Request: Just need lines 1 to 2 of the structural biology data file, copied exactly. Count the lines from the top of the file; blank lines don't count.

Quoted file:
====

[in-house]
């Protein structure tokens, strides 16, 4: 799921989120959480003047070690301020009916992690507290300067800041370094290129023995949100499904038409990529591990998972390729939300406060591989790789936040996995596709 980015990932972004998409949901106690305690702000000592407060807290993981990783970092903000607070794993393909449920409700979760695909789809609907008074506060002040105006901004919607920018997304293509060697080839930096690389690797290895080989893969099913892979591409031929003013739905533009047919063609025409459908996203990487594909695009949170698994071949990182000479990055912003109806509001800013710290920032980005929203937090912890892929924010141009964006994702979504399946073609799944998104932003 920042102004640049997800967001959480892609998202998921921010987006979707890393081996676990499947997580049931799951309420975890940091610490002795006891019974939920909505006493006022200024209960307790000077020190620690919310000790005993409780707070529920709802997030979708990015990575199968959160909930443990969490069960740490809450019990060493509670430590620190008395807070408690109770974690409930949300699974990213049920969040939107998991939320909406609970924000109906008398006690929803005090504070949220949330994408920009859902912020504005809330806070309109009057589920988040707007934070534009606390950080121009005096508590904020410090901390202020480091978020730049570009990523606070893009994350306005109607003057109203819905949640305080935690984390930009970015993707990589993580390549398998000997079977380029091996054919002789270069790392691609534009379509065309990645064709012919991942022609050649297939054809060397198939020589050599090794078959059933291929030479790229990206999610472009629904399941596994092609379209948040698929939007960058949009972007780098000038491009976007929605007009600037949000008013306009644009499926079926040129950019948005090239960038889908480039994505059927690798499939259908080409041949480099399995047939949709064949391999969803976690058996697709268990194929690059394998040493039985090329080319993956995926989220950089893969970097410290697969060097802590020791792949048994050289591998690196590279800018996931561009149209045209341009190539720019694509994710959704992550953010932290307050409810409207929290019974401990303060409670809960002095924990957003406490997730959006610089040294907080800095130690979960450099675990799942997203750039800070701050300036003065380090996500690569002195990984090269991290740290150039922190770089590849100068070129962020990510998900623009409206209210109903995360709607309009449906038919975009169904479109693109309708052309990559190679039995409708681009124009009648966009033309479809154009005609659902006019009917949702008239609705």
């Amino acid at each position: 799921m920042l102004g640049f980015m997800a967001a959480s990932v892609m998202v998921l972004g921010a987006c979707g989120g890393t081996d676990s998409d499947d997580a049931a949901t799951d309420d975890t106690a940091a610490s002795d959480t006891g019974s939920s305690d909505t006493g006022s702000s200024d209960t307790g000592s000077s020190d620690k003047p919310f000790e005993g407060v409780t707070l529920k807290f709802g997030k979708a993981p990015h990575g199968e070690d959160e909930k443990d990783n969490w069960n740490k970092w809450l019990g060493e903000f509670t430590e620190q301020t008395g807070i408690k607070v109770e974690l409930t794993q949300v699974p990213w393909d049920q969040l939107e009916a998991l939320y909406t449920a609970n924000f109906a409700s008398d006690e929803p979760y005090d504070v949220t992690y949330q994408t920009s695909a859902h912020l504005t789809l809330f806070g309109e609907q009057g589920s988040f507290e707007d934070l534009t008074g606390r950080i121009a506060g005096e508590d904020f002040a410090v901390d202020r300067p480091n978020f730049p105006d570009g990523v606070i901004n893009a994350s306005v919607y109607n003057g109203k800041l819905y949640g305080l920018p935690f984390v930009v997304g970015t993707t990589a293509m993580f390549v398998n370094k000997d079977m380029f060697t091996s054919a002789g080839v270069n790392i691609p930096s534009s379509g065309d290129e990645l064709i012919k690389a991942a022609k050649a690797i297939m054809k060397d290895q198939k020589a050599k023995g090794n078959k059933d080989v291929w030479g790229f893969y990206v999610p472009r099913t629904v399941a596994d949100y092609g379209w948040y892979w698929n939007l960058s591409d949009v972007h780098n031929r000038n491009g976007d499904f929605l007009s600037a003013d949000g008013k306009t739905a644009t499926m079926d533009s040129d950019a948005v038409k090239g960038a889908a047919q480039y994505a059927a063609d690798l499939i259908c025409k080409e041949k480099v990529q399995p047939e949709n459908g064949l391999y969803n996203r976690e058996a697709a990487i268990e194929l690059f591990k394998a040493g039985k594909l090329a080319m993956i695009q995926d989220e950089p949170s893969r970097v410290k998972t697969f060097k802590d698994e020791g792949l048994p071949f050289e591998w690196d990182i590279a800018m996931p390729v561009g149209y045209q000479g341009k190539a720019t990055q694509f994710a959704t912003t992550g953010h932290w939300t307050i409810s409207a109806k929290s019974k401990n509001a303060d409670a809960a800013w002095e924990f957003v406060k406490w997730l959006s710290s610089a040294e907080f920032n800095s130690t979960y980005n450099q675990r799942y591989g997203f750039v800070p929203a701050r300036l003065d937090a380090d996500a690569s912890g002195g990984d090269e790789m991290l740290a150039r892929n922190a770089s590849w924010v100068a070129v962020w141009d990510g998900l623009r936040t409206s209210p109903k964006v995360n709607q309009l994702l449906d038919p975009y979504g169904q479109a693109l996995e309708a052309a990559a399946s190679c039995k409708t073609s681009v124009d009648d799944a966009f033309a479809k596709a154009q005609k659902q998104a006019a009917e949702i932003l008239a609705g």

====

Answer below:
[in-house]
């Protein structure tokens, strides 16, 4: 799921989120959480003047070690301020009916992690507290300067800041370094290129023995949100499904038409990529591990998972390729939300406060591989790789936040996995596709 980015990932972004998409949901106690305690702000000592407060807290993981990783970092903000607070794993393909449920409700979760695909789809609907008074506060002040105006901004919607920018997304293509060697080839930096690389690797290895080989893969099913892979591409031929003013739905533009047919063609025409459908996203990487594909695009949170698994071949990182000479990055912003109806509001800013710290920032980005929203937090912890892929924010141009964006994702979504399946073609799944998104932003 920042102004640049997800967001959480892609998202998921921010987006979707890393081996676990499947997580049931799951309420975890940091610490002795006891019974939920909505006493006022200024209960307790000077020190620690919310000790005993409780707070529920709802997030979708990015990575199968959160909930443990969490069960740490809450019990060493509670430590620190008395807070408690109770974690409930949300699974990213049920969040939107998991939320909406609970924000109906008398006690929803005090504070949220949330994408920009859902912020504005809330806070309109009057589920988040707007934070534009606390950080121009005096508590904020410090901390202020480091978020730049570009990523606070893009994350306005109607003057109203819905949640305080935690984390930009970015993707990589993580390549398998000997079977380029091996054919002789270069790392691609534009379509065309990645064709012919991942022609050649297939054809060397198939020589050599090794078959059933291929030479790229990206999610472009629904399941596994092609379209948040698929939007960058949009972007780098000038491009976007929605007009600037949000008013306009644009499926079926040129950019948005090239960038889908480039994505059927690798499939259908080409041949480099399995047939949709064949391999969803976690058996697709268990194929690059394998040493039985090329080319993956995926989220950089893969970097410290697969060097802590020791792949048994050289591998690196590279800018996931561009149209045209341009190539720019694509994710959704992550953010932290307050409810409207929290019974401990303060409670809960002095924990957003406490997730959006610089040294907080800095130690979960450099675990799942997203750039800070701050300036003065380090996500690569002195990984090269991290740290150039922190770089590849100068070129962020990510998900623009409206209210109903995360709607309009449906038919975009169904479109693109309708052309990559190679039995409708681009124009009648966009033309479809154009005609659902006019009917949702008239609705």